Healthy Students: Jennifer Montague takes lead in offering better meals for students
February 08, 2013
By DAVID REESE
Kalispell native Jennifer Montague stands outside Glacier High School in Kalispell. Montague arrived at School District Five in Kalispell in summer 2011 and has the task of rebuilding the school districtís hot lunch program. Dave Reese photo
Montana Health Journal
It’s 10 a.m. on a Tuesday, and Mary Brown is busy in the kitchen at Glacier High School. As another cook prepares a batch of hummus in a large mixer, there’s a buzz in the kitchen that hasn’t been there in a while. That’s because the kind of food they’re serving here is fresh and healthy — and the high school students are loving it.
So are the cooks.
“The kids are really excited,” Brown said. “They’re going for the fresher choices. It’s fun to cook here this year, because there are so many new and exciting things we’re putting out.”
The main reason there is so much excitement around the kitchen in Glacier High School — and other schools around Kalispell — is a healthier direction in school lunches brought about by ≠≠Jennifer Montague. Montague arrived at School District Five in Kalispell in summer 2011 and immediately began the task of rebuilding the school district’s hot lunch program. With a degree in sustainable food systems, Montague is working hard to provide students and staff with healthier food choices. That’s a big task. The district has 5,600 students and serves 4,400 meals a day at the elementary schools alone.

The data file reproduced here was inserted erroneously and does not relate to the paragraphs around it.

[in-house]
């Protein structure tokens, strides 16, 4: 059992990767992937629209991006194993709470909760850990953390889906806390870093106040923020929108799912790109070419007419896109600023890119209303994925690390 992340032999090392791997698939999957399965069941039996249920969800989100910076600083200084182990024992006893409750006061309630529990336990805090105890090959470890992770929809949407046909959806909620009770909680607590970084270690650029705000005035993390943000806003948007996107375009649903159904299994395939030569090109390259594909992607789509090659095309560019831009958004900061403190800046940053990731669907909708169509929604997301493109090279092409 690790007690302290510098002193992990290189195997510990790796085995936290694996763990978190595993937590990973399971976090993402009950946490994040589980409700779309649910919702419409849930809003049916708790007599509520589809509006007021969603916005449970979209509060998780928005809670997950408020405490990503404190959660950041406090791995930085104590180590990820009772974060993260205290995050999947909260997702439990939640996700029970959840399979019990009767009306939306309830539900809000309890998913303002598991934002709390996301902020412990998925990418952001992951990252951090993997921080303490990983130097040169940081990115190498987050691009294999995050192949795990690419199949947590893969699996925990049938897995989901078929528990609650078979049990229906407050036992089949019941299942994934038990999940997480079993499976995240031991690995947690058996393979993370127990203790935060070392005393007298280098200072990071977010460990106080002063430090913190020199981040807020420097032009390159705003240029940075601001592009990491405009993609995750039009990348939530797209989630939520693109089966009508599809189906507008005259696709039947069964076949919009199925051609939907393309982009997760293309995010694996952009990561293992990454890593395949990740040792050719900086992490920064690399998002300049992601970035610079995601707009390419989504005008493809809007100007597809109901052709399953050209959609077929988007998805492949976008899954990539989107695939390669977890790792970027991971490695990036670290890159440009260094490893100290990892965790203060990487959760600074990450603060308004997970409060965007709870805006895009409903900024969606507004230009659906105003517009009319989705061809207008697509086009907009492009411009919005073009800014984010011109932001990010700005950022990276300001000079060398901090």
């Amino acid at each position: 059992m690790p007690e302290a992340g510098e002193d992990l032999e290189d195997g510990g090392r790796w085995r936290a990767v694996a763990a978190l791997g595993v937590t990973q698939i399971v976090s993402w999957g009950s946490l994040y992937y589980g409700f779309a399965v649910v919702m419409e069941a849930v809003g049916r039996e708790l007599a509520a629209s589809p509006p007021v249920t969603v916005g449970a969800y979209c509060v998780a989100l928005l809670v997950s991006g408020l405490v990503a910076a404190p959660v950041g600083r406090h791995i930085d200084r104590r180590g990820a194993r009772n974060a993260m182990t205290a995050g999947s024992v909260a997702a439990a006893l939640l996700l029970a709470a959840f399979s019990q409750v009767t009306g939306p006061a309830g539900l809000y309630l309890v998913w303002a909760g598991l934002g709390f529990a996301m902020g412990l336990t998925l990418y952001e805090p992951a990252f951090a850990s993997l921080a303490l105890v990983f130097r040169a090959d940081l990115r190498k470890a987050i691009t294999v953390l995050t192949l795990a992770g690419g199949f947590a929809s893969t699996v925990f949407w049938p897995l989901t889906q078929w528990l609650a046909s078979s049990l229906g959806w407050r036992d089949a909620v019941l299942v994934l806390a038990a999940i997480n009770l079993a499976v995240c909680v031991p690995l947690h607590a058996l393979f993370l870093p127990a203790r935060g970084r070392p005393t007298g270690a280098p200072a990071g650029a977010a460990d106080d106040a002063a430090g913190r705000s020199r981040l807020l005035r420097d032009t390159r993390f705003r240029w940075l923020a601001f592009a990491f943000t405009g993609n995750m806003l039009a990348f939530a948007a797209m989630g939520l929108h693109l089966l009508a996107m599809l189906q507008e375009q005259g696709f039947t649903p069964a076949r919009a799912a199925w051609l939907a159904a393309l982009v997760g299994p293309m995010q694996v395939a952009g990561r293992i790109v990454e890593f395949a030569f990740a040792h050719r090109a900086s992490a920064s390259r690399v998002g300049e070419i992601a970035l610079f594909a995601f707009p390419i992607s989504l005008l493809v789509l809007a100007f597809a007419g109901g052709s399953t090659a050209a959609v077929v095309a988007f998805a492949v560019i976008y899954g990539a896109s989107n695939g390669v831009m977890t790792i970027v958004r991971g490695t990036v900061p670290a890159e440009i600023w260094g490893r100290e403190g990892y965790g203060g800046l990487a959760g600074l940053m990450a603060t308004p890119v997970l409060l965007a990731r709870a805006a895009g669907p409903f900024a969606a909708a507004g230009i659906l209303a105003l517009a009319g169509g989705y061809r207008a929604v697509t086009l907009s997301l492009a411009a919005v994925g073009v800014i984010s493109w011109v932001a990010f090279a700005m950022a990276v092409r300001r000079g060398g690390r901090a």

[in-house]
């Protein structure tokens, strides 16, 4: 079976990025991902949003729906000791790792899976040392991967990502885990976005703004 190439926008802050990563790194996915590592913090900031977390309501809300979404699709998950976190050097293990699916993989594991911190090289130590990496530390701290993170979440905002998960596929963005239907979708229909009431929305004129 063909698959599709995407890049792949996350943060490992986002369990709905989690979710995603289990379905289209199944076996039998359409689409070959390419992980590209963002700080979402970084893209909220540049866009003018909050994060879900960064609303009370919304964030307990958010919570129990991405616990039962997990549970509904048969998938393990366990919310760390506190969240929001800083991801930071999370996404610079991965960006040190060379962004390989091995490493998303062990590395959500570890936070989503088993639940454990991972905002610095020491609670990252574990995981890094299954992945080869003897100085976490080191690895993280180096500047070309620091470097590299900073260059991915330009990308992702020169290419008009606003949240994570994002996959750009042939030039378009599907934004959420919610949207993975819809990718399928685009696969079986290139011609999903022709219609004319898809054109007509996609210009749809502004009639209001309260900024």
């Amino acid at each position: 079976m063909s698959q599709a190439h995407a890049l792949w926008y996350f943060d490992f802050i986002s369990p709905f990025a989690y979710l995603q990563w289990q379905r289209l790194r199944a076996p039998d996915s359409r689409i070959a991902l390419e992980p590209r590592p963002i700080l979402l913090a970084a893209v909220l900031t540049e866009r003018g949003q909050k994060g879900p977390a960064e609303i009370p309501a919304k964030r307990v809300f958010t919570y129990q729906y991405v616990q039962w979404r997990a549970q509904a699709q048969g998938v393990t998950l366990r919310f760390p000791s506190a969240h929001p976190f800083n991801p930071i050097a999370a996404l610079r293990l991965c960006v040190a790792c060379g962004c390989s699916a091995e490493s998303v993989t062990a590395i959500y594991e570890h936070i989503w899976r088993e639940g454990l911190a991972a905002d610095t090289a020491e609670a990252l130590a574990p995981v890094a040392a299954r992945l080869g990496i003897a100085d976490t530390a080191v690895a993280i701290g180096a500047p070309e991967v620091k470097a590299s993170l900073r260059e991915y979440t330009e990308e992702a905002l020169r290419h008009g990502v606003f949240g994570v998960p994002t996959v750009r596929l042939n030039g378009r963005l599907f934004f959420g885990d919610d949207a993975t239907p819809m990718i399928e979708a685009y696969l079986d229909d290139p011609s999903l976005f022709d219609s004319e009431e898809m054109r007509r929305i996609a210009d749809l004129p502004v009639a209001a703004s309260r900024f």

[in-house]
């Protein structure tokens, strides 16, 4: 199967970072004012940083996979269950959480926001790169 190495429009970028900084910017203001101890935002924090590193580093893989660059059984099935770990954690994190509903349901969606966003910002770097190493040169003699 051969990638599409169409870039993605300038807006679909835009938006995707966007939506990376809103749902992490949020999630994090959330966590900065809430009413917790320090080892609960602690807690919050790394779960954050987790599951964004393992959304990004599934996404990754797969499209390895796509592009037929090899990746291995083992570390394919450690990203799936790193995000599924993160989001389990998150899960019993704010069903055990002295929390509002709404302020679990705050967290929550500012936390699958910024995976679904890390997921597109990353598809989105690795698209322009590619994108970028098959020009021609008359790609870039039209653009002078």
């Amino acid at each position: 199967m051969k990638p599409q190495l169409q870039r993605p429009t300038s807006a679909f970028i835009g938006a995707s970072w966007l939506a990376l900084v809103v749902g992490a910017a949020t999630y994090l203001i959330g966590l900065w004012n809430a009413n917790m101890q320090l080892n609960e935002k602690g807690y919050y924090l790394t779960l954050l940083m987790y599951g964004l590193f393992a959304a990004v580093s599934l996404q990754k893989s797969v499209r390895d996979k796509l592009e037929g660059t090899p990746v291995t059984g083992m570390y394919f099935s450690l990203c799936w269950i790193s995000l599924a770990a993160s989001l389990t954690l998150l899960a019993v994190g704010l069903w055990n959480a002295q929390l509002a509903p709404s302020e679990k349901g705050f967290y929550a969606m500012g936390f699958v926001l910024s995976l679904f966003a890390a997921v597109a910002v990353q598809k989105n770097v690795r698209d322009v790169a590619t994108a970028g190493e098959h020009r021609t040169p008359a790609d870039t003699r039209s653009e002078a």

“I was hired to be an advocate for nutrition for students,” Montague said. “There are challenges but a lot of opportunities. The climate here is ripe for change for healthier food. I feel really lucky to be in this position right now because there is so much support, and the kids are really ready for a change.”
Montague has a diverse background in food and nutrition, from working at a weight loss clinic in France, to the Good Food Store in Missoula. She also put in time at the Center for Disease Control in Bozeman on a project to reduce childhood obesity. “I’m very passionate about food,” she said.
For elementary school lunches Kalispell’s school district uses a central kitchen that prepares food ahead of time, and delivers it to the schools. That poses a challenge for Montague, because it’s difficult to serve hot food that’s fresh after it’s been sitting in a holding oven for three or four hours. Nonetheless, School District Five is finding ways of getting healthier food on the plates of students.
With the help of the national Farm to School program, the district has begun serving food (when it’s in season) that’s grown locally, or at least in Montana. Montana’s Farm to School program connects Kindergarten children through 12th graders with locally raised food. The Farm to School program in Kalispell administers a snack program that brings fresh fruit and vegetables to Petersen, Hedges, Russell and Elrod elementary schools in Kalispell. The goal is to get children familiar with fresh food that tastes great, like melons from Dixon, Mont., cucumbers from Missoula, or cherries and green beans from the Flathead Valley. The program has purchased over 5,000 pounds of local food since school started in fall 2011, adding up to over $8,000 spent locally on vegetables. In addition the program has spent $3,000 on food-processing at the nonprofit - Mission Valley Food Enterprise Center.-
When fresh food is not available, the program supplements offerings with unique foods that kids might not get to try at home, like kiwi or star fruit. “We’re really excited about the snack program, and the kids have been very excited,” Montague said. “It’s a little messy to have food in the classrooms, but in general it’s been really great.”